Biscayne National Park

Neighbors 4 Neighbors is proud to be partnering with the Herbert W. Hoover Foundation in an effort to bring awareness to a national treasure in our own backyard, Biscayne National Park.  

2018 marks the 50th Anniversary of Biscayne National Park.  Along with our partners at the Herbert W. Hoover Foundation, we are excited to celebrate this one a kind treasure with you.  This special place is like no other National Park in the US, with most of it underwater, many don't release the life lives within it.  We are honored to share with you all that park has and how important it is to us, even miles from the shore.

Join us as we share all the wonders of this special area and how you can help to conserve it and the surrounding areas. 

Start your journey of discovery now National Park Service / Biscayne National Park Site

One of the best ways to see this watery wonderland is with Guided Tours Click here for more info on those.

Mangroves are a very special kind of tree, they serve as a filtration system, their roots protect the shore from storm surge and they provide an estuary for young fish. Preserving, protecting and restoring these magical forests is not only important to Biscayne National Park, but to all of us who live in South Florida.  Without these trees, our shorelines are at risk from eroding as well as flooding. This effects homes and businesses inland as well as along the coast. Without mangroves our ocean struggles to keep the water fresh clean which effects sealife of all kinds, as well as the fish we eat.  Even if you've never been to Biscayne National Park, keeping it strong and thriving is something we all need to concern ourselves with.  Our partners at the Herbert. H. Hoover Foundation are funding research that as uncovered new science that shines a new light on the importance of Mangroves.  One of these inspiring scientists is Mike Beck.  His work is inspiring a new appreciation for mangroves and other wetlands and their importance to our global environment. Here is a very interesting article published in Scientific American on how restoring our wetlands are stronger than any man made structures we can devise.

Deemed a national park in the 1980's, the park’s history extends back more than 10,000 years with evidence of historical artifacts unearthed on land and sea….The park protects the 3rd largest coral reef tracts in the World, as well as the longest stretch of mangrove forest in the U.S.  The clear, shallow waters of Biscayne Bay, the northernmost Florida keys and 10,000 years of human history….  From sealife and vegetation found nowhere else to… to historical ship wrecks that house not only their hidden treasure but a haven for the animals and plants call these warm waters home.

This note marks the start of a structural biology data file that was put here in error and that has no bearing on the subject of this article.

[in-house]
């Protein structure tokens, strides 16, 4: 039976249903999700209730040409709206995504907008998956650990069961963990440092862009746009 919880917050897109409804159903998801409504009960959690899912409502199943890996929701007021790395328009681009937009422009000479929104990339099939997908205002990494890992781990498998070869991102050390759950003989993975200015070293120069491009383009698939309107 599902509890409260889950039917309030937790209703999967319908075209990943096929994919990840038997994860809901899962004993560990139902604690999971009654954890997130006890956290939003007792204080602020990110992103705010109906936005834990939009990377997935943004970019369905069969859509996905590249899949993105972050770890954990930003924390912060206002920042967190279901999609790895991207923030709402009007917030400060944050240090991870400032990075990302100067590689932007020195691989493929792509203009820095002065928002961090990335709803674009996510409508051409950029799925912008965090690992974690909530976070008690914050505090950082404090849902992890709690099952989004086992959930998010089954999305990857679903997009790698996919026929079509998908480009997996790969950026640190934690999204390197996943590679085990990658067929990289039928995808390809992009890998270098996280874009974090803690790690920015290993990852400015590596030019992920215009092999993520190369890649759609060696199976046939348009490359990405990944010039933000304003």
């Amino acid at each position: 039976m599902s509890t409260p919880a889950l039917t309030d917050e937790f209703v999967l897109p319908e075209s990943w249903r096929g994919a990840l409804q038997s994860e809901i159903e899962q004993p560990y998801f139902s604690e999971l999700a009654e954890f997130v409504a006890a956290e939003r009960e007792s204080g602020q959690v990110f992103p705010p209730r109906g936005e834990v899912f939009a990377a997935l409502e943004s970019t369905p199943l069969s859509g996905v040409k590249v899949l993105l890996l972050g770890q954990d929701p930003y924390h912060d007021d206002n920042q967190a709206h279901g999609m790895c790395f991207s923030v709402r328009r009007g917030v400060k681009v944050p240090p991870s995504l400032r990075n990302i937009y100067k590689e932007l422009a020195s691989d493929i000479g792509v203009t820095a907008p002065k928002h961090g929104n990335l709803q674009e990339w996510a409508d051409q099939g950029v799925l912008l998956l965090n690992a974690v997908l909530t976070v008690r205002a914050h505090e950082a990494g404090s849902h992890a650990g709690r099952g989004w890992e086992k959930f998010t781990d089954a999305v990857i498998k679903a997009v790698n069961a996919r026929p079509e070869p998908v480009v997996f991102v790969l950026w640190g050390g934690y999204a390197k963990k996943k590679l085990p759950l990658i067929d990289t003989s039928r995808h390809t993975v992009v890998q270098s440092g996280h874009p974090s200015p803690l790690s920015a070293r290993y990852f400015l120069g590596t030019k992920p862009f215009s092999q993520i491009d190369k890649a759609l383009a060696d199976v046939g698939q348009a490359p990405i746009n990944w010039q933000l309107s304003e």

The park hosts not only these aquatic creatures but the millions who flock to its shores each year.  From guided tours to boating, fishing and most important, education and preservation, Biscayne National Park is works each day to conserve this watery wonderland that many never even knew they have visited. 
The park covers 172,971 acres and includes Elliott key, the park's largest island and first of the true Florida keys, formed from fossilized coral reef. The islands farther north in the park are transitional islands of coral and sand. The offshore portion of the park includes the northernmost region of the Florida reef, one of the largest coral reefs in the world.

Biscayne national park protects four distinct ecosystems: the shoreline mangrove swamp, the shallow waters of Biscayne Bay, the coral limestone keys and the offshore Florida reef. The shoreline swamps of the mainland and island margins provide a nursery for larval and juvenile fish, mollusks and crustaceans. The bay waters harbor juvenile and adult fish, seagrass beds, sponges, soft corals, and manatees. The keys are covered with tropical vegetation including endangered cacti and palms, and their beaches provide nesting grounds for endangered sea turtles. Offshore reefs and waters harbor more than 200 species of fish, pelagic birds and hard corals.

The Herbert W. Hoover foundation’s founder was instrumental in establishing this park to help conserve its beauty and importance to our ecosystem and shoreline protection.  

 The closest Coral Reef in the US, is Right off Our Shores

 Did you know,  Biscayne National Park has the 3rd largest barrier reef in the US, is in our backyard?  Biscayne National Park’s coral reefs are among the most biologically diverse ecosystems on earth.  Every crack and crevice seems to be occupied by something.  This reefs is the world’s most accessible too, just a few miles off our South Florida shores.  For this reason, they are also among the world's most vulnerable reefs. 

When diving, snorkeling, or boating, keep the following in mind:

Do not stand on, sit on, break, or touch corals. The tiny polyps are living animals and are fragile and can be easily damaged by even the gentlest touch.
  • Always be aware of where your feet are. In your excitement to share your discoveries with others, you could be hitting the reef with your fins.
  • When boating, use a chart to avoid running aground.
  • Use mooring buoys where available. When anchoring a vessel, ensure the anchor is firmly set in sandy areas, not in coral.

If you would like to make a monetary donation click here. Click on the donation button on the site.

You can be a part of that care by registering on Volunteering is a great way to make a lasting impact in the community and there new opportunities added to the site all the time.